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BPL Blog

Posted by JDavanza on Tue, Sep 09
I just read The Secret Scripture and loved it.  A very powerful and moving book that stays with you. Apparently other people, including the judges for Britain’s prestigious Booker Prize think so too. The Secret Scripture was among 6 books recently nominated for the Booker Prize.  Read more in the following link: http://www.nytimes.com/2008/09/10/books/10book.html?hp
Posted by JDavanza on Tue, Aug 26
____________________________________________________________________________ POWER TO THE POETS Lisa Starr, Rhode Island Poet Laureate and The Writers’ Circle have teamed up to bring poetry programs to communities around the state.  These free programs will reach out to the underserved in homeless shelters, schools, rehabilitation hospitals, community centers, retirement and nursing homes and the veterans’...
Posted by JDavanza on Tue, Aug 26
Event NotebookSeptember 2008 Living History It’s a cliché, of course, that the past can be brought back and made current—but sometimes even clichés are true. This September, Captain Thomas J. Hudner, Jr., U.S. Navy (Retired)—a veteran of World War II, the Korean War and the Vietnam War—will give a first-hand account of his experience as a fighter pilot in Korea. In 1950, Lieutenant Hudner was a Naval Air Station at Quonset Point pilot on the aircraft carrier USS Leyte who made a daring...
Posted by JDavanza on Thu, Aug 14
Director’s notebook  August 2008 One of my favorite types of novels is the kind that tells a story from multiple viewpoints.  This might be through letters, diaries, or narratives from different characters.  The Victorian novelist Wilkie Collins was especially adept at this type of novel: his novels The Woman In White and The Moonstone are classics of the multiple viewpoint novel. Recently I read another novel that makes wonderful use of multiple viewpoint: The Secret...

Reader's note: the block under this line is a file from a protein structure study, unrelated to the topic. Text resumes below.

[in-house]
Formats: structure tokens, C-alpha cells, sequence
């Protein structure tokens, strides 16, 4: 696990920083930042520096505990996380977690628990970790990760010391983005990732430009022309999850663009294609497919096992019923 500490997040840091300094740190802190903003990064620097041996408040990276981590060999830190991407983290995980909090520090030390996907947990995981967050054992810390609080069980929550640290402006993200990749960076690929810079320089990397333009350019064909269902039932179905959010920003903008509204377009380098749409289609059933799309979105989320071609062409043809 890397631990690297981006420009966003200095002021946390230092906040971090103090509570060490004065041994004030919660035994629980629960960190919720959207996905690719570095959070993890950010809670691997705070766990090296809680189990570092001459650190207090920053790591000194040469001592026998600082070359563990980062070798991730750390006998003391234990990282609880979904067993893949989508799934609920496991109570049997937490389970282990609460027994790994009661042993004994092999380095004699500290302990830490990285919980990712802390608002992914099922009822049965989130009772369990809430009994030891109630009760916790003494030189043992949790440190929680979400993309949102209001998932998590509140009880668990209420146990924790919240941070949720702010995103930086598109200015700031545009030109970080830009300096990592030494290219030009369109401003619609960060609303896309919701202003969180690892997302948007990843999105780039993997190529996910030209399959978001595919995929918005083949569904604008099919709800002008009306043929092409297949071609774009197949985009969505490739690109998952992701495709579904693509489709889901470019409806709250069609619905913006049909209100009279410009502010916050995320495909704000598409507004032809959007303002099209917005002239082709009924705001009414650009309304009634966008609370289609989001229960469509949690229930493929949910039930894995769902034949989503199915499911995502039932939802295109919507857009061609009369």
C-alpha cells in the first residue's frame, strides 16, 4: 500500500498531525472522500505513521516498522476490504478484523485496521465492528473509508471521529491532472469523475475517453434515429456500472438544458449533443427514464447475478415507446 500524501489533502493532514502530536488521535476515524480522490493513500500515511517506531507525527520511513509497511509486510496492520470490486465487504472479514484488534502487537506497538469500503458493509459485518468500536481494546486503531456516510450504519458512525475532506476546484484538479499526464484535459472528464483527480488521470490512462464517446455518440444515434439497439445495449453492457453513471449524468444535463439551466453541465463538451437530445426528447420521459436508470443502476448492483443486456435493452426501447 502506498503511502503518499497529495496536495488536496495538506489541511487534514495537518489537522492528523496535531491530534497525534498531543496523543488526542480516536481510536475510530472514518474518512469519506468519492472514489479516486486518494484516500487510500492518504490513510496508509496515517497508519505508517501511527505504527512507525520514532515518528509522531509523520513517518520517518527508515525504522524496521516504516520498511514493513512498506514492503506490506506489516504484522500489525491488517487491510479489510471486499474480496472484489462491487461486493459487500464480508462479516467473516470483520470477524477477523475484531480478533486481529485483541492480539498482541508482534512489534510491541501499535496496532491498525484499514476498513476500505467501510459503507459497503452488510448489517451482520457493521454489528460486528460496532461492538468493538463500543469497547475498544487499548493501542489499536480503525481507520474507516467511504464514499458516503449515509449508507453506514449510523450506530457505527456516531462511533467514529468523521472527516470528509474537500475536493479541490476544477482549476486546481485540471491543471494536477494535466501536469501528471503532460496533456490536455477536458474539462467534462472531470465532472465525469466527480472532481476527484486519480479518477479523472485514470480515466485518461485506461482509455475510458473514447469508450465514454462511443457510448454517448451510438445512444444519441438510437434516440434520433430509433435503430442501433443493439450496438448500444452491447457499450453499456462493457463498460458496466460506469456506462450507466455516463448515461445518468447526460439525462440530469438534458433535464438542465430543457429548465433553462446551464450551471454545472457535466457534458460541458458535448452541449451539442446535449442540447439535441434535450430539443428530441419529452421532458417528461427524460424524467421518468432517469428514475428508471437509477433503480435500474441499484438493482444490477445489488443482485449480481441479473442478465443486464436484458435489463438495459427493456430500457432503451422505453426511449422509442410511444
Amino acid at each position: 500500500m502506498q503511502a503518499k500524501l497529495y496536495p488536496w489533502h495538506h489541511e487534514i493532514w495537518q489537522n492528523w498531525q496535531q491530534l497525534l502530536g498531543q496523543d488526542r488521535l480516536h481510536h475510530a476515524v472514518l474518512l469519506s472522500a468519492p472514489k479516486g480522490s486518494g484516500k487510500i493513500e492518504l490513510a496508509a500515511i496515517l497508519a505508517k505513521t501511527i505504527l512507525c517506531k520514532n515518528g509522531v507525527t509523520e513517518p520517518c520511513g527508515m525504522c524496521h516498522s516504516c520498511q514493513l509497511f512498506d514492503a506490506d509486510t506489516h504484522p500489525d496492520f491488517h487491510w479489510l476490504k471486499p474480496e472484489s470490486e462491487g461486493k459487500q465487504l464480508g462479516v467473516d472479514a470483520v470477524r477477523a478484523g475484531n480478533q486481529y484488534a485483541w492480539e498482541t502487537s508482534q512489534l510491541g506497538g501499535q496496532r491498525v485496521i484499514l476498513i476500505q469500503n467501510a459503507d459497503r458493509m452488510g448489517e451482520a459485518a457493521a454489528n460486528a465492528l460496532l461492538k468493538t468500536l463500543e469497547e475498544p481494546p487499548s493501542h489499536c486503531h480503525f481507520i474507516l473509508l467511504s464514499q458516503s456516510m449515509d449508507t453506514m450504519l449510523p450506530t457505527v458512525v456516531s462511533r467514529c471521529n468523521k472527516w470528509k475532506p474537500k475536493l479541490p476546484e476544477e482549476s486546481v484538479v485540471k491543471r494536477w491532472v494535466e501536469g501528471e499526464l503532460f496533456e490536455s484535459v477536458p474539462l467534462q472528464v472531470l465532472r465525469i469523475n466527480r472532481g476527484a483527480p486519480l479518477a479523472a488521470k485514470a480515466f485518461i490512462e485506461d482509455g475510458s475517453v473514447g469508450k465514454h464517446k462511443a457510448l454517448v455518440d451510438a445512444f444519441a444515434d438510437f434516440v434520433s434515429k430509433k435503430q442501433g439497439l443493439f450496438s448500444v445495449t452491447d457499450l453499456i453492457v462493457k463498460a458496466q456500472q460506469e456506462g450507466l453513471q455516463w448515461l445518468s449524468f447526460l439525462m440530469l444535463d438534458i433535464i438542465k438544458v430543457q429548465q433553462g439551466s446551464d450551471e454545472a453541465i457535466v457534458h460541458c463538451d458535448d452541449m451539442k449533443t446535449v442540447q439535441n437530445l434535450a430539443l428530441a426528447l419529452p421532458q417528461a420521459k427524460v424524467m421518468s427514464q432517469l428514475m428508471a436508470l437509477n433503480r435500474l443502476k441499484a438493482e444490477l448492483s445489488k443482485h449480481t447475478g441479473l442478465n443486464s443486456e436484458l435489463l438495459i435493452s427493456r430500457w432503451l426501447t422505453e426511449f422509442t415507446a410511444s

Posted by KChin on Thu, Aug 14
Director’s notebook  August 2008 One of my favorite types of novels is the kind that tells a story from multiple viewpoints.  This might be through letters, diaries, or narratives from different characters.  The Victorian novelist Wilkie Collins was especially adept at this type of novel: his novels The Woman In White and The Moonstone are classics of the multiple viewpoint novel. Recently I read another novel that makes wonderful use of multiple viewpoint: The Secret...
Posted by JDavanza on Wed, Aug 06
How would you like to stay up-to-date on your reading by receiving a variety of email newsletters ranging from author interviews, to award-winning teen and children’s books, to lists of great new titles on different subjects? With BookLetters, the Library's readers advisory service on books and authors, you can do just that. By signing up for BookLetters you’ll gain access to such features as online book discussions, the hottest new titles and authors, professional reviews of the...
Posted by JDavanza on Thu, Jul 31
I think I get it now. Why there are so many folks out there who LOVE to listen to recorded books.  For the past few days I’ve been having a wonderful time listening to the Geography of Bliss: One Grump’s Search for the Happiest Places in the World by Eric Weiner.  I have been alternating between out loud laughter and intense contemplation about this book which attempts to find and explain why some places in the world appear to be significantly, in fact, even quantifiably, happier than...
Posted by JDavanza on Sat, Jul 26
One gem a day, five days a week. It’s Saturday night. I hear lawn sprinklers and voices outside my window, and the air smells like the sea. More important, I just discovered Very Short List, “a free, daily email that points to excellent new (and sometimes vintage) entertainment and media that haven’t been hyped to within an inch of their lives.” Is it real? Indeed it is. Is it any good? It is very, very good. How it works: Each weekday, we tell our subscribers about a...
Posted by JDavanza on Mon, Jul 21
Y.A. is A.O.K., O.K.? There’s an unfortunate, condescending, knee-jerk reaction to young adult literature out there in the world. People with this attitude believe books written for teen readers lack style and sophistication. But take a look at Margo Rabb’s recent essay in the New York Times, I’m Y.A., and I’m O.K. (may require login). I’m hoping it will change a few minds. To wit: Many adults don’t realize how much the Y.A. genre has changed since their days of reading teenage...
Posted by JDavanza on Thu, Jul 17
In a hurry to read a Bestseller?  For 25 cents a day, you can rent selected bestsellers. Or, you could add your name to reserve lists, and we will contact you when the titles become available for you.

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